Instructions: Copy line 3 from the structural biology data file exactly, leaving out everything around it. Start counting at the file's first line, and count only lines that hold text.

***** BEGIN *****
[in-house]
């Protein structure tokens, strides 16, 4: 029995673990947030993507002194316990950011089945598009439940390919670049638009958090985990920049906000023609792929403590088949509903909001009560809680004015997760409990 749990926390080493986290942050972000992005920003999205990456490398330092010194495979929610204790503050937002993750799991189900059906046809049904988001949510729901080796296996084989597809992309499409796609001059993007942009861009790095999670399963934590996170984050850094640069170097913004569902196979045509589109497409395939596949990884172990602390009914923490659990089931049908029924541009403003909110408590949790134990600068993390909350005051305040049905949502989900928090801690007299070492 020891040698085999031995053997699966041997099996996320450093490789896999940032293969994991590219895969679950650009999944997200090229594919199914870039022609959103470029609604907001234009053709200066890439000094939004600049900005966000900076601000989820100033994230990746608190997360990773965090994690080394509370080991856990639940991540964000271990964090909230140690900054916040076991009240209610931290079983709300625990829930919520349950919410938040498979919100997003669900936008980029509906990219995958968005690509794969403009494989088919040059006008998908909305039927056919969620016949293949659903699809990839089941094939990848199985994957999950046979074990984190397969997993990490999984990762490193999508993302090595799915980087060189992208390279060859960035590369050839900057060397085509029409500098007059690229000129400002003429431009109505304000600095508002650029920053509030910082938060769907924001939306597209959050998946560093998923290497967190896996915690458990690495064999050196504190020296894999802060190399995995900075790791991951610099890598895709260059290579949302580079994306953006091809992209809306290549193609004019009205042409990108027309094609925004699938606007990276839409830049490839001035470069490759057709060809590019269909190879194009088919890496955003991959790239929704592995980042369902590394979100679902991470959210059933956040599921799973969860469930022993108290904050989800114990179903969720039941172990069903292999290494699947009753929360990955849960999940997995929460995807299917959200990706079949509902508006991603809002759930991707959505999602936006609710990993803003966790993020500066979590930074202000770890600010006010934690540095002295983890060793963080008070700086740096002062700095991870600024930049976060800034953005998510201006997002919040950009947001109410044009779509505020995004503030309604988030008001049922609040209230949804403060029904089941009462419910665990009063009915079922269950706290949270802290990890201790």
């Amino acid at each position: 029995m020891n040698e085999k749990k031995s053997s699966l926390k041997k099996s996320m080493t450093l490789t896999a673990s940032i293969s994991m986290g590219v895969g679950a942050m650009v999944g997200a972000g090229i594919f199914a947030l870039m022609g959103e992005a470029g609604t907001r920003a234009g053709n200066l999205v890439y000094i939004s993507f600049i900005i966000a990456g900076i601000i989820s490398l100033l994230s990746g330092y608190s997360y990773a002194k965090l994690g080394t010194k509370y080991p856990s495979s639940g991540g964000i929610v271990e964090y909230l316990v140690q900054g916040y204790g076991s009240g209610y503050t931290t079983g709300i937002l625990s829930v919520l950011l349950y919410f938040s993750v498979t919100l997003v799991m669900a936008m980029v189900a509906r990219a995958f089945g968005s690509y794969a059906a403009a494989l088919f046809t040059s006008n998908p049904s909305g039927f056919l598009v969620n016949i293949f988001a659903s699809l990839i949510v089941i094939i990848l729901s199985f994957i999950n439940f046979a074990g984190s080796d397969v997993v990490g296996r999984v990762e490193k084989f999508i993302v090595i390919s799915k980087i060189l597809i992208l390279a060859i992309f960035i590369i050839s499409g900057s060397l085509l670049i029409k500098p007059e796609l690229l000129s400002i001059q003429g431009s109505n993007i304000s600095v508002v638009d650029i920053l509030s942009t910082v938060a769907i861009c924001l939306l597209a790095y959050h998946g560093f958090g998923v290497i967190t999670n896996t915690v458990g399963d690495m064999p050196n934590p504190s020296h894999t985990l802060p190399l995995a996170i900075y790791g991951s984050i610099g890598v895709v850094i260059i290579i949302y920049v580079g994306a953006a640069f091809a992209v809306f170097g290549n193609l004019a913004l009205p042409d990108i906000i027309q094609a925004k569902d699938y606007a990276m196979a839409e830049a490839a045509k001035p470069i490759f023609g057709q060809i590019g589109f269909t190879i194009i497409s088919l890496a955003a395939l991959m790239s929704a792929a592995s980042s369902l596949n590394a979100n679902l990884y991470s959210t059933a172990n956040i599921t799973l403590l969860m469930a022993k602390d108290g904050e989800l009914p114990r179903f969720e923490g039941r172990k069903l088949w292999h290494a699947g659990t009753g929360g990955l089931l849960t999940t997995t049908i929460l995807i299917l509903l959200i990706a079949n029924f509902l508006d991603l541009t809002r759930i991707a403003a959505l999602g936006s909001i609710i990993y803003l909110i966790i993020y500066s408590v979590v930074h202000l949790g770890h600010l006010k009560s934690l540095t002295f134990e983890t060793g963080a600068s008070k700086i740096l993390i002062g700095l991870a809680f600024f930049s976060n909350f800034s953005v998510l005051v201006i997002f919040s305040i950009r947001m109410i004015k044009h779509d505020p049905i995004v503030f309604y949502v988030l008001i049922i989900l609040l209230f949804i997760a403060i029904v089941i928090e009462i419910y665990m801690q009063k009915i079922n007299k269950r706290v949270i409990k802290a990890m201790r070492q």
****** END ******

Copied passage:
């Amino acid at each position: 029995m020891n040698e085999k749990k031995s053997s699966l926390k041997k099996s996320m080493t450093l490789t896999a673990s940032i293969s994991m986290g590219v895969g679950a942050m650009v999944g997200a972000g090229i594919f199914a947030l870039m022609g959103e992005a470029g609604t907001r920003a234009g053709n200066l999205v890439y000094i939004s993507f600049i900005i966000a990456g900076i601000i989820s490398l100033l994230s990746g330092y608190s997360y990773a002194k965090l994690g080394t010194k509370y080991p856990s495979s639940g991540g964000i929610v271990e964090y909230l316990v140690q900054g916040y204790g076991s009240g209610y503050t931290t079983g709300i937002l625990s829930v919520l950011l349950y919410f938040s993750v498979t919100l997003v799991m669900a936008m980029v189900a509906r990219a995958f089945g968005s690509y794969a059906a403009a494989l088919f046809t040059s006008n998908p049904s909305g039927f056919l598009v969620n016949i293949f988001a659903s699809l990839i949510v089941i094939i990848l729901s199985f994957i999950n439940f046979a074990g984190s080796d397969v997993v990490g296996r999984v990762e490193k084989f999508i993302v090595i390919s799915k980087i060189l597809i992208l390279a060859i992309f960035i590369i050839s499409g900057s060397l085509l670049i029409k500098p007059e796609l690229l000129s400002i001059q003429g431009s109505n993007i304000s600095v508002v638009d650029i920053l509030s942009t910082v938060a769907i861009c924001l939306l597209a790095y959050h998946g560093f958090g998923v290497i967190t999670n896996t915690v458990g399963d690495m064999p050196n934590p504190s020296h894999t985990l802060p190399l995995a996170i900075y790791g991951s984050i610099g890598v895709v850094i260059i290579i949302y920049v580079g994306a953006a640069f091809a992209v809306f170097g290549n193609l004019a913004l009205p042409d990108i906000i027309q094609a925004k569902d699938y606007a990276m196979a839409e830049a490839a045509k001035p470069i490759f023609g057709q060809i590019g589109f269909t190879i194009i497409s088919l890496a955003a395939l991959m790239s929704a792929a592995s980042s369902l596949n590394a979100n679902l990884y991470s959210t059933a172990n956040i599921t799973l403590l969860m469930a022993k602390d108290g904050e989800l009914p114990r179903f969720e923490g039941r172990k069903l088949w292999h290494a699947g659990t009753g929360g990955l089931l849960t999940t997995t049908i929460l995807i299917l509903l959200i990706a079949n029924f509902l508006d991603l541009t809002r759930i991707a403003a959505l999602g936006s909001i609710i990993y803003l909110i966790i993020y500066s408590v979590v930074h202000l949790g770890h600010l006010k009560s934690l540095t002295f134990e983890t060793g963080a600068s008070k700086i740096l993390i002062g700095l991870a809680f600024f930049s976060n909350f800034s953005v998510l005051v201006i997002f919040s305040i950009r947001m109410i004015k044009h779509d505020p049905i995004v503030f309604y949502v988030l008001i049922i989900l609040l209230f949804i997760a403060i029904v089941i928090e009462i419910y665990m801690q009063k009915i079922n007299k269950r706290v949270i409990k802290a990890m201790r070492q």